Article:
I recently had the privilege of circling the world to write a book about libraries. My timing was excellent: after a short-lived e-books scare, physical books are back in fashion, and libraries are the place to be.

Read the full article, "Blood, bookworms, bosoms and bottoms: the secret life of libraries" at The Guardian. 

Sunday, June 18, 2017

"Writers thrive on privacy, not on Twitter"

A very interesting article by Andrew O'Hagan at The Guardian"Will social media kill the novel?"

The title of the article misrepresents its scope, and all throughout it there are some real interesting observations.  Here are a few: 

"One of the great fights of the 21st century will be the fight for privacy and self-ownership, which is also, to my mind, the struggle for literature as distinct from the dark babble of social media. Writers thrive on privacy, not on Twitter, and so do readers when the lights are low. Giving your sentences thoughtlessly away, and for nothing, seems a small death to contemplation, and does harm to the profession of writing, where you’re paid because you’re good at it."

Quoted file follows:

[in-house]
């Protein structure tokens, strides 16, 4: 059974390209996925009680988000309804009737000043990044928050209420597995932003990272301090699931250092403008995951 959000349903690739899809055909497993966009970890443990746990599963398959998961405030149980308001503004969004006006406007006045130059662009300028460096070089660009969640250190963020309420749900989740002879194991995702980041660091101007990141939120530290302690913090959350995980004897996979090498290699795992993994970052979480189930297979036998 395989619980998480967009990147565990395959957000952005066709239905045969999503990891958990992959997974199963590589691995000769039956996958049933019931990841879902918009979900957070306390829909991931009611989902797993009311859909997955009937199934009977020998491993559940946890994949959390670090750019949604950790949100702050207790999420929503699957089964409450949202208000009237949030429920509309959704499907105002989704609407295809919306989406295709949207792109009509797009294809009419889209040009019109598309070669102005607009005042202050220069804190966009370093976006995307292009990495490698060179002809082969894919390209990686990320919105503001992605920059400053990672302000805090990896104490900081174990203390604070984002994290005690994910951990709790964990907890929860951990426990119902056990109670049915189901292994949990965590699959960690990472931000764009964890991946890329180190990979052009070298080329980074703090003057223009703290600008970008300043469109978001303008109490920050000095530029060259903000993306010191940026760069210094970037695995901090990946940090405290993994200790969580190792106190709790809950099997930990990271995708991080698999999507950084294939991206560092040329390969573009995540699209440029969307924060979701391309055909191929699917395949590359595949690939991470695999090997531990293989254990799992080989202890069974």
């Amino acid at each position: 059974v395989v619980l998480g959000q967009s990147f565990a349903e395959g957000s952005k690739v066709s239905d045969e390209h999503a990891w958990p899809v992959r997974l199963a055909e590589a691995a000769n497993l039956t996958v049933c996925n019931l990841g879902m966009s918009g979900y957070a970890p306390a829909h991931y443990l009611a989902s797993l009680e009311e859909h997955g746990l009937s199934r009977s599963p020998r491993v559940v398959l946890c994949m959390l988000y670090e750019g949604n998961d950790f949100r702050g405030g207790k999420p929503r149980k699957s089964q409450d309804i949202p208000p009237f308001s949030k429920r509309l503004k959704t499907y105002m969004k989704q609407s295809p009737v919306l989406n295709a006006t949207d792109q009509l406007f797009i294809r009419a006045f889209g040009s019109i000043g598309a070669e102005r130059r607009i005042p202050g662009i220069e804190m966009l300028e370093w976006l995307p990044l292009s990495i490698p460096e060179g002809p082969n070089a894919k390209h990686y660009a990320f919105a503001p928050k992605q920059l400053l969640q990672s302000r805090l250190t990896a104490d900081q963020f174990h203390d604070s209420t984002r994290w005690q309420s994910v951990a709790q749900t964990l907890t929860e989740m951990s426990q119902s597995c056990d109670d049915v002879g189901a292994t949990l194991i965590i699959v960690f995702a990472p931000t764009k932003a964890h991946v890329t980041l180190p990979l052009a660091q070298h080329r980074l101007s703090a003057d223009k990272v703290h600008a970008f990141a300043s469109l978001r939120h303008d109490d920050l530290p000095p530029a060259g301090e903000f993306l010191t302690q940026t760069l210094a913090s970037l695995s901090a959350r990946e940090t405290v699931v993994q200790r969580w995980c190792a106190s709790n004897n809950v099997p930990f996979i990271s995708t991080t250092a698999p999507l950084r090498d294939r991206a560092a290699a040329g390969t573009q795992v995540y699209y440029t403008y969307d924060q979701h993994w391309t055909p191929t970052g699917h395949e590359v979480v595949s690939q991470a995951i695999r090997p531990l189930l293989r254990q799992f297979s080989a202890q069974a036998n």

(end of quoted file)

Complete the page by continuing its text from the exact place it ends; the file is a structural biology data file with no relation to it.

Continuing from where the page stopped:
"We were addicted to the ailments of the web long before we understood how the technology would change our lives. In a sense, it gave the tools of fiction-making to everybody equally, so long as they had access to a computer and a willingness to swim into the internet’s deep well of otherness. JG Ballard predicted that the writer would no longer have a role in society. “Given that external reality is a fiction, he does not need to invent the fiction because it is already there,” he wrote. Every day on the web you see his point being made; it is a marketplace of selfhood."